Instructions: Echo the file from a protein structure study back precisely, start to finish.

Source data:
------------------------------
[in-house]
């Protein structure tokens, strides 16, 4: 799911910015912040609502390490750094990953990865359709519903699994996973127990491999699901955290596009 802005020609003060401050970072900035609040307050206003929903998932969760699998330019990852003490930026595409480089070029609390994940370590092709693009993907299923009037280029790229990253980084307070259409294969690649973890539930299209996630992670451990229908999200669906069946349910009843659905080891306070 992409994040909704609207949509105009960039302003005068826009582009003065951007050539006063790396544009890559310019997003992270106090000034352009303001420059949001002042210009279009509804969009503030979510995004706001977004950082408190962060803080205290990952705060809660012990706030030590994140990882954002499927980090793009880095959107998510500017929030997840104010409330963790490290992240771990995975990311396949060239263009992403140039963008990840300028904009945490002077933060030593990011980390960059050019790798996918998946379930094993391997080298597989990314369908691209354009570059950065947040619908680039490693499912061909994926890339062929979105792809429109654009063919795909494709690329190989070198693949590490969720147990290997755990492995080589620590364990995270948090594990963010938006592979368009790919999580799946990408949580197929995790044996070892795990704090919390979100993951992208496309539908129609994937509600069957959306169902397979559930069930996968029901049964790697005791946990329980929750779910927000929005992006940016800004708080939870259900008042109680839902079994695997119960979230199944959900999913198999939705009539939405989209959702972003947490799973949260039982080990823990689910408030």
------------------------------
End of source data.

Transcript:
[in-house]
């Protein structure tokens, strides 16, 4: 799911910015912040609502390490750094990953990865359709519903699994996973127990491999699901955290596009 802005020609003060401050970072900035609040307050206003929903998932969760699998330019990852003490930026595409480089070029609390994940370590092709693009993907299923009037280029790229990253980084307070259409294969690649973890539930299209996630992670451990229908999200669906069946349910009843659905080891306070 992409994040909704609207949509105009960039302003005068826009582009003065951007050539006063790396544009890559310019997003992270106090000034352009303001420059949001002042210009279009509804969009503030979510995004706001977004950082408190962060803080205290990952705060809660012990706030030590994140990882954002499927980090793009880095959107998510500017929030997840104010409330963790490290992240771990995975990311396949060239263009992403140039963008990840300028904009945490002077933060030593990011980390960059050019790798996918998946379930094993391997080298597989990314369908691209354009570059950065947040619908680039490693499912061909994926890339062929979105792809429109654009063919795909494709690329190989070198693949590490969720147990290997755990492995080589620590364990995270948090594990963010938006592979368009790919999580799946990408949580197929995790044996070892795990704090919390979100993951992208496309539908129609994937509600069957959306169902397979559930069930996968029901049964790697005791946990329980929750779910927000929005992006940016800004708080939870259900008042109680839902079994695997119960979230199944959900999913198999939705009539939405989209959702972003947490799973949260039982080990823990689910408030």